During the week, I posted an article with the first images that I reviewed and processed from my trip last weekend to Ricketts Glen State Park in Pennsylvania. The purpose of the trip was to photograph the park’s 22 waterfalls, framed by colorful autumn leaves of surrounding trees. I now have processed many more of the images, but I am not done. This article contains some Ricketts Glenn images of other waterfalls and the rivers leading to and from them.
I also embedded another video that was recorded with my iPhone. The video, besides providing a movie of one of the falls, provides the sound of a waterfall. Looking at the waterfall images without such sound minimizes their beauty and attraction. Click on the below image/video and turn up your sound.
As you can see from the photos, the autumn colors were at their peak.
Someone that has been following my blog since I started it, about six months ago, asked me this week about my image “processing,” that I refer to often on this blog. He thought I took the photos and directly uploaded them to my blog or Website. After explaining the process to him, I thought other readers might also be interested in knowing how I process my images.
As I explained to him, processing begins while taking the photographs. After deciding on a scene to photograph, I compose it in the frame, but before shooting it, I consider other key things that impact the image captured on the camera’s sensor, such as lens aperture or f/stop – which also affects depth of field, shutter speed, and the range of light and dark areas in the scene. If there is high contrast in light and dark areas, I often shoot multiple images at different exposures (“bracketing”). I bracket images so that I can blend them together to bring out details in the darkest areas and lightest areas. Sometimes, I merge two to five images together using HDR (High Dynamic Range) software, and other times, I blend them together using layers in Adobe’s Photoshop. I consider other factors while in the field, such as ISO (sensor sensitivity to light) and white balance, and I usually use a tripod and wired shutter release.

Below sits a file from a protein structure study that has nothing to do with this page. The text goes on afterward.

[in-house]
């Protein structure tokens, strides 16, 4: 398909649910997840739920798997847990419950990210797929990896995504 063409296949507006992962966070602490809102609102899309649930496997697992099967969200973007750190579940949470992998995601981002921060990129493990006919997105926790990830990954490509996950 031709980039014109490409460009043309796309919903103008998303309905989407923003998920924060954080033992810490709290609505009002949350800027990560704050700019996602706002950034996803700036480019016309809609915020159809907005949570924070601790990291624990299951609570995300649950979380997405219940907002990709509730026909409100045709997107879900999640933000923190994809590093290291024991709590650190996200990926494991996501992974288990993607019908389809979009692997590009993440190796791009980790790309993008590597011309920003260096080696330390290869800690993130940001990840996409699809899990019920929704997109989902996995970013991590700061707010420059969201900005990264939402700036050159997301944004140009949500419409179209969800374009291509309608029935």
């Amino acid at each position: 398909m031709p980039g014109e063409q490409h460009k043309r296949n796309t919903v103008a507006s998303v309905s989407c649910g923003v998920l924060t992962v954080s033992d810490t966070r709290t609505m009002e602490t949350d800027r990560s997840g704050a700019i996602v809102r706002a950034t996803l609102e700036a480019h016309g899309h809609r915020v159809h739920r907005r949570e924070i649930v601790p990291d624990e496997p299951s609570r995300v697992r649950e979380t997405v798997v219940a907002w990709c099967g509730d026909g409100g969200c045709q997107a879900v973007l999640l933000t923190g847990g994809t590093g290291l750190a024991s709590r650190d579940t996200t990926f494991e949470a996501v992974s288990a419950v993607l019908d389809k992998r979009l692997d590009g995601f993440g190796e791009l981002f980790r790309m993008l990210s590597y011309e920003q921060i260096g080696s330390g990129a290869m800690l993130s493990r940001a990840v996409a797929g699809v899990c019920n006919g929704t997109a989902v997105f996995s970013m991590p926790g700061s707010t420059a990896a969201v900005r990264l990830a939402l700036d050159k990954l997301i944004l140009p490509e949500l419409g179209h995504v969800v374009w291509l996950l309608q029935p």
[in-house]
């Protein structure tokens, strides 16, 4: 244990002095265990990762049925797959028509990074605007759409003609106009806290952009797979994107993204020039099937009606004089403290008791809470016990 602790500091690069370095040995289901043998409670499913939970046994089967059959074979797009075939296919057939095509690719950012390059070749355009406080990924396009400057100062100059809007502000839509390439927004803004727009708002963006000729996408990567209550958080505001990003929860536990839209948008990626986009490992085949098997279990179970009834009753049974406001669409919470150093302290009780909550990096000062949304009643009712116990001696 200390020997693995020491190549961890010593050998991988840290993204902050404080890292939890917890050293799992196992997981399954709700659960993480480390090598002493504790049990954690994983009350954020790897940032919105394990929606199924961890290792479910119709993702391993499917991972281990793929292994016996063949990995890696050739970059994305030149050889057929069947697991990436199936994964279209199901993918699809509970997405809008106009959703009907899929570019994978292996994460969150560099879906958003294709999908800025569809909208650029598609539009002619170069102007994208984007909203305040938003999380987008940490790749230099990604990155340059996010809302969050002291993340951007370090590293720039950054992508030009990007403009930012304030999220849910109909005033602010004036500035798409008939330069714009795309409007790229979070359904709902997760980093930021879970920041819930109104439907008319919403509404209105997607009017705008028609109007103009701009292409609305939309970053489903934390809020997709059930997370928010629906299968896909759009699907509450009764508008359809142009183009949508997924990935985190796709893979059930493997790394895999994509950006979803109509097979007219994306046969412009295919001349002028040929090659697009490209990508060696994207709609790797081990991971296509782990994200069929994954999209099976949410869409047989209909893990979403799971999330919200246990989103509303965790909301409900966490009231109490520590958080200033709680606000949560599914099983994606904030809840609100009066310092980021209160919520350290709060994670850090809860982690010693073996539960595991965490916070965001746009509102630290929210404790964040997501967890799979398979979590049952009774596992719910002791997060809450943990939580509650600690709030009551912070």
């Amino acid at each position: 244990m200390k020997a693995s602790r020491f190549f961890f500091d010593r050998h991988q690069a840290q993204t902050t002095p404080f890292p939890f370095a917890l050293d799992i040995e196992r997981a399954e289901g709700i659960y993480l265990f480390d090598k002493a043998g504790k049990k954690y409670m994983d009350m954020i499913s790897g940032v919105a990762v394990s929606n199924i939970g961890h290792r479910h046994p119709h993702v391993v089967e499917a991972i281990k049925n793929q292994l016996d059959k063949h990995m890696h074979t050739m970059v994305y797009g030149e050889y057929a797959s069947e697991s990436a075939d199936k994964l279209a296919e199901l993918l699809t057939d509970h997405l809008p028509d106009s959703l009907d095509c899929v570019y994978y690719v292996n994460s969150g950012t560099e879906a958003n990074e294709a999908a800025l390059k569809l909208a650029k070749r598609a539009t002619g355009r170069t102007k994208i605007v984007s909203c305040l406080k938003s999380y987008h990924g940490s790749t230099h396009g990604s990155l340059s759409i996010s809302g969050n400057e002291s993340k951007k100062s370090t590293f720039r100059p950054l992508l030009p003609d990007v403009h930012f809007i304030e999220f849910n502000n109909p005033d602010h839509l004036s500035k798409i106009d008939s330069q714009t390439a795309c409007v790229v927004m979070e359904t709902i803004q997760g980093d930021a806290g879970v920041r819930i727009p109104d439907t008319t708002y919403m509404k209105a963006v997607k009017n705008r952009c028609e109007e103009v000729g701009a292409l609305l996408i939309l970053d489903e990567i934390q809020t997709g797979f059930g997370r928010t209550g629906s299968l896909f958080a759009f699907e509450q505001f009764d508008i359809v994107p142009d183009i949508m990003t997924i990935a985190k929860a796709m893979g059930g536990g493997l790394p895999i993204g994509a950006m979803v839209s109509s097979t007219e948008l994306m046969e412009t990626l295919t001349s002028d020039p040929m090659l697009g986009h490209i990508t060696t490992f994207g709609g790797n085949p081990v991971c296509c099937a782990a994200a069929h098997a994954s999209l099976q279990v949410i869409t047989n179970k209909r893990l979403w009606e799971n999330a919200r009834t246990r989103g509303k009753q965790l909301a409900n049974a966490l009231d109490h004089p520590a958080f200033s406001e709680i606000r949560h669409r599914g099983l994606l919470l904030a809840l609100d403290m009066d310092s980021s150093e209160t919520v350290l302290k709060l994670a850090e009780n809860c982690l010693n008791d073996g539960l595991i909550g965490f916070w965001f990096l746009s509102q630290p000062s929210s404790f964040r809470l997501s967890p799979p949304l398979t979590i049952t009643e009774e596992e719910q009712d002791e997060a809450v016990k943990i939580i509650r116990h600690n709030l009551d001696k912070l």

Image post processing begins back home, when I transfer the image files from memory cards to my iMac and back them up. I use Adobe’s Lightroom 3 to transfer and organize the images on my iMac. After all of the images have transferred and are backed up, processing begins with reviewing and rating the images. After reviewing and rating, I work on the highest rated images. Image processing also starts in Lightroom, where I adjust, if needed, such things as the image in the frame by cropping or straightening the horizon, white balance, overall exposure or exposure of specific areas of the image (“dodging and burning”), color vibrance and saturation, noise reduction, and a few other tweaks, as needed. Then, I transfer the image into Photoshop CS5.
In Photoshop, using layers, and masking when needed, I adjust contrast using either Levels or Curves depending on the image; delete any unwanted things in the image–like dust, UFOs or sometimes even people; make additional tweaks, again if needed, using various pluggins (e.g., Nik’s Color Efex Pro); and finally, I sharpen the image–usually not globally, but selectively. All digital images need to be sharpened when shot in raw format. Basically, raw means the camera records all of the digital image information captured on the sensor without any processing by the camera.
The above processing description is the short version. Hopefully, for those who were not aware of this and are still reading, you found it interesting. The amount of time I spend on each image varies, and there are short cuts that can be used at times. As Ansel Adams said, “You do not take an photo, you make a photo.” Ansel Adams used a darkroom and chemicals. Today, we use computers and software.
One last waterfall image for today. All of the waterfalls have names–the one below is Adams Falls.
The above and other Ricketts Glen images are located on my Website at http://stabone.com/p973245629